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Dynamics of Democracy and Inequality in the Context of Globalization (June 2017)

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Below are excerpts from a paper presented at the International Inequalities Seminar, London School of Economics, 21 March 2017.

“The work of a number of economists has documented the huge increase in inequality that has taken place in many parts of the world since the 1970s. This paper is concerned with the question of why economic inequality has increased so dramatically in recent decades.

The situation appears rather paradoxical because this upswing in inequality has taken place at the same

time as a major spread of democracy worldwide. Democracy has long been assumed to lead to reductions in inequality. And yet in the post-1970s era we are seeing a significant increase in inequality in both the long-established democracies and also in the new ‘third wave’ democracies in Latin America, Eastern Europe and elsewhere.

Neoliberal globalization was initiated in the 1970s. A fundamental idea of neoliberalism is that ‘the economy’ is scientific and neutral and that the dynamics of growth are a technical matter that can be understood and modelled by calculations and formulae.

A key part of this is the idea that the ‘economic’ should be kept separate from the ‘political’. Thus neoliberalism calls for a re-structuring of the state in order to increasingly free the economic from political constraints. This idea, as I will discuss more below, has been fundamental in the post-1970s restructuring of the state. And in the process it has led to the removal of large areas of economic policymaking from democratic oversight.

In order to understand the rise in inequality that has occurred in the post-1970s period of globalization it is necessary to look at the way that democracy itself has changed in this period. A basic tenet of democratic theory is that “the fate of a national community is largely in its own hands” (Held 1995:13). In the context of the neoliberal globalization of production and finance in the post-1970s period, this is becoming less and less the case. Instead, globalization has led to a process of economic de-democratization. I am not claiming that there has been a complete erosion of democracy, or that states have been washed away by global capital. Rather, decisions regarding the organization and functioning of economic matters have become less subject to democratic influence. I will discuss three major ways that this has happened – by the direct removal of certain economics matters from political control, by increasing restrictions on the policy options available to policy-makers, and by transformations in the structure of the policymaking process itself.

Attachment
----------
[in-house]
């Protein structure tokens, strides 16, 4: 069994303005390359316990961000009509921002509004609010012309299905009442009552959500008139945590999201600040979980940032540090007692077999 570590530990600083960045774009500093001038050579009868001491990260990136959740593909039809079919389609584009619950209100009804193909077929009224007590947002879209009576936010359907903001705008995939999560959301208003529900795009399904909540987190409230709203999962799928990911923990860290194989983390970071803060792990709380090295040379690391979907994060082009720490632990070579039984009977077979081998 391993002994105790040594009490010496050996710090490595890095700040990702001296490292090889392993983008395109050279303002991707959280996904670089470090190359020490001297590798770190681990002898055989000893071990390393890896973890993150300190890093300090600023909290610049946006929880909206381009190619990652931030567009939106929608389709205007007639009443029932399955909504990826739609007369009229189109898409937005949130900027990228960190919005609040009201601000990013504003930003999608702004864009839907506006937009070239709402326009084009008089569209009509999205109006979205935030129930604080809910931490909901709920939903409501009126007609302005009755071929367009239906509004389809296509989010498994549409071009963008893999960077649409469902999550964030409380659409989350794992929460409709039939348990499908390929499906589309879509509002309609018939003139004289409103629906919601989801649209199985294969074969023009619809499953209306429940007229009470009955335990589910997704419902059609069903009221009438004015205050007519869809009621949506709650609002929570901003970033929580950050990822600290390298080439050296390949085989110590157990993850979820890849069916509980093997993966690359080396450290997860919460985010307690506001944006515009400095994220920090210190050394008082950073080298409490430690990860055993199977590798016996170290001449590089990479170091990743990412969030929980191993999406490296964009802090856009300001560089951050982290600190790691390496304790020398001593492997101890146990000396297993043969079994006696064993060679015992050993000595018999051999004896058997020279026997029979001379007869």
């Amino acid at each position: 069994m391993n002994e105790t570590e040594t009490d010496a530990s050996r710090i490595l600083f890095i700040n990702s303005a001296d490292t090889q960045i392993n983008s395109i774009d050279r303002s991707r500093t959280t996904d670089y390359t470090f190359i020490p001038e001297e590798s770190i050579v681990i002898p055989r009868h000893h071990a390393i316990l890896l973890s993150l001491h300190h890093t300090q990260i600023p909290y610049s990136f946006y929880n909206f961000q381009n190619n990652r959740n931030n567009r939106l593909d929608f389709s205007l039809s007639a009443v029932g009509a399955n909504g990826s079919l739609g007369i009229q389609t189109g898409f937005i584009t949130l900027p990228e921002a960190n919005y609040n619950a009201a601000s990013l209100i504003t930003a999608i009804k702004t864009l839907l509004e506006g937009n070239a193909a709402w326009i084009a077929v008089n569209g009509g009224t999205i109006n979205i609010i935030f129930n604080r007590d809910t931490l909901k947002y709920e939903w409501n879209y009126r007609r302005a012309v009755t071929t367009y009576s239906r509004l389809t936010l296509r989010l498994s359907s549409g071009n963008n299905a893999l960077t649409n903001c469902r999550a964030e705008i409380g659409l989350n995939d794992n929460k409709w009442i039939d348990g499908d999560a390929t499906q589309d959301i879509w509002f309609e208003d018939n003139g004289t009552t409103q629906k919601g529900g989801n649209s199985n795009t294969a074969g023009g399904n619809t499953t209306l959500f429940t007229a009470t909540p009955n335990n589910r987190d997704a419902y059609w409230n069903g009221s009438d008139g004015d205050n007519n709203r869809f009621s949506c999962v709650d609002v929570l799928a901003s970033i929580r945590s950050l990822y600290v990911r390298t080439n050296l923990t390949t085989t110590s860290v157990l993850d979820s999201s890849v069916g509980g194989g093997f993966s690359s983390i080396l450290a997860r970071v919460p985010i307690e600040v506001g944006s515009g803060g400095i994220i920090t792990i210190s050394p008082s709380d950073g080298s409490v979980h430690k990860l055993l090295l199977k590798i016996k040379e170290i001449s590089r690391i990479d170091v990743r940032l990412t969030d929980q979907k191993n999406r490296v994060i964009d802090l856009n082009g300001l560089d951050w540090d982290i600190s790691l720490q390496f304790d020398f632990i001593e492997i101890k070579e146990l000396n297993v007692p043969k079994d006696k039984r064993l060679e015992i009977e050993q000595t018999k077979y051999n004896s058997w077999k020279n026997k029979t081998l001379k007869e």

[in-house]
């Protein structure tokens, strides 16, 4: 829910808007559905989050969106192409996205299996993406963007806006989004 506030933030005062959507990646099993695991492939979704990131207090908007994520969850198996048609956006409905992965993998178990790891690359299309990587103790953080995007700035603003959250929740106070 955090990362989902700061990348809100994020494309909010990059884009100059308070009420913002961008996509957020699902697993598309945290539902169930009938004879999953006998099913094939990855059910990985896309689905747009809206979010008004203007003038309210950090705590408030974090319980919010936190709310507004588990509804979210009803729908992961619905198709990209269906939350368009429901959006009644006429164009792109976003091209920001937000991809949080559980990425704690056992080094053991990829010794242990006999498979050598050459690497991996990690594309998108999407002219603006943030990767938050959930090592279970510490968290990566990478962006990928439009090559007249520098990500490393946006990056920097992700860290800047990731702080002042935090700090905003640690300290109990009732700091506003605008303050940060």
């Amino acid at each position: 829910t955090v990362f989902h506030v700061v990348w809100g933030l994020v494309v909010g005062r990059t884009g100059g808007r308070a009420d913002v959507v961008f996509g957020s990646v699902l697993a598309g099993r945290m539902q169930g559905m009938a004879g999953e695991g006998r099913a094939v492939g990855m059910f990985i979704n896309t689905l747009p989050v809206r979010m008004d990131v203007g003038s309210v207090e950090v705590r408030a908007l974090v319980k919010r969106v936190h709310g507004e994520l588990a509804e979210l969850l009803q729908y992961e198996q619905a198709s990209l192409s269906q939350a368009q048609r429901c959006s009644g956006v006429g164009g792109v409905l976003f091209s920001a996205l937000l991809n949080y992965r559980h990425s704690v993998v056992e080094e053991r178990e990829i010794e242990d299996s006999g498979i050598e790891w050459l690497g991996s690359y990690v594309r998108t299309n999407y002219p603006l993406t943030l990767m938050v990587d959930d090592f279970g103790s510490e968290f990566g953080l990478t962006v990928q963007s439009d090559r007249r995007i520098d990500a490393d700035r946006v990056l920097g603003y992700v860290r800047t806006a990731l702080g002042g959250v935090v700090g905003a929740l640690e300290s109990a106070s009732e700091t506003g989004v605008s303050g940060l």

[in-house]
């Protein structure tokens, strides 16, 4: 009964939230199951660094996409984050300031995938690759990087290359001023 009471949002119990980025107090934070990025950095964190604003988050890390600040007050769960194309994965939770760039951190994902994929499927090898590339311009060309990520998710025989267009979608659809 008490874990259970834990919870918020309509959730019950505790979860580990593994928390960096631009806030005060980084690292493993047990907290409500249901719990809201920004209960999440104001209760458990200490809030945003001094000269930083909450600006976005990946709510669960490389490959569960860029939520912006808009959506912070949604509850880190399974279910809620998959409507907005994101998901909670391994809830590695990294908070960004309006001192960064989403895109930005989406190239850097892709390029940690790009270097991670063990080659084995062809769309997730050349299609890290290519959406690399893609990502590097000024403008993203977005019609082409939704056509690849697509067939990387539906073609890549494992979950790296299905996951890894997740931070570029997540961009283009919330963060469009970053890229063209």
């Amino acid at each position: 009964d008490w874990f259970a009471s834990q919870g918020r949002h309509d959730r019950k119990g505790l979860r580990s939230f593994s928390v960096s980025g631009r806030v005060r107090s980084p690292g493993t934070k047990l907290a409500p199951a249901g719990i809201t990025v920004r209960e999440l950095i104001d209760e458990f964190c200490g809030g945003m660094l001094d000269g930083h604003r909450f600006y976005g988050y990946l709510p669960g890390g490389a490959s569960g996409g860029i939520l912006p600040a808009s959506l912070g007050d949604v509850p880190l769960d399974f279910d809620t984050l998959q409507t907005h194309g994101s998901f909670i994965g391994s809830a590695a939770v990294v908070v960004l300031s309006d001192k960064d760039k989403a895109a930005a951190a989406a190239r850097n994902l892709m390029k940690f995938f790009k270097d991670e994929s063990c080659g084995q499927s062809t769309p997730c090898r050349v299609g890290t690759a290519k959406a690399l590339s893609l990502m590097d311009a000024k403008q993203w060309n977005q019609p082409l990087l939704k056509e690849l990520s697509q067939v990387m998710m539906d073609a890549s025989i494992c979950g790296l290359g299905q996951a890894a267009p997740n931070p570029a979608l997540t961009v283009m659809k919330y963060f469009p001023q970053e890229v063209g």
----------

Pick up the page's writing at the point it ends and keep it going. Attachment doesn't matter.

All of these changes add up to a really rather significant transformation in the nature of democracy. The policy-making prerogative of states has been redistributed ‘up’ to the supranational level, ‘down’ to lower state levels and ‘across’ to the market. And in contrast to the state, these new arenas of decision-making are largely insulated from democratic control. In this way economic issues have been de-politicized and increasingly removed from the arena of electoral politics. Furthermore, in each of the shifts that I have discussed the representation of capital in economic policy-making has been significantly increased, while that of labour has been correspondingly decreased. Thus I would contend that we re not just seeing a transformation of democracy, as some scholars have argued, but rather that we are witnessing a process of dedemocratization. In all of the changes that I have documented, the representation of capital has increased while the representation of labour has decreased. Thus economic policies have increasingly been made in the interests of capital and the class compromise of the post-war period has been undermined.

These structural, political changes, I contend, are the fundamental reasons that underlie many of the more proximate causes of the upswing in inequality. If this analysis is correct, it has major implications for how we should go about tackling the contemporary rise in inequality. It implies first and foremost that in order to reduce inequality it is imperative to democratise economic policy-making at both the global and the national level. This would mean devising ways to both democratize global economic governance and to re-democratize national level economic governance. It could involve a process of bringing policy-making back from decentralised networks and into state structures at the national level, alongside the creation of state-like structures at the global level which would be able to regulate global capital for the good of society and through which policy alternatives, such as global social democracy, could be democratically debated – possibly in some sort of global parliament. Or it could involve devising ways to democratize decentralised policy-making in national and global policy networks and in national and international financial organizations. However it is done, if we are serious about tackling inequality then we must be serious about democracy.”

To watch the complete presentation visit

Dr Dena Freeman is a Senior Visiting Fellow in the Department of Anthropology at the London School of Economics and Political Science, an Associate of the International Inequalities Institute, and the Deputy Director of One World: Movement for Global Democracy.

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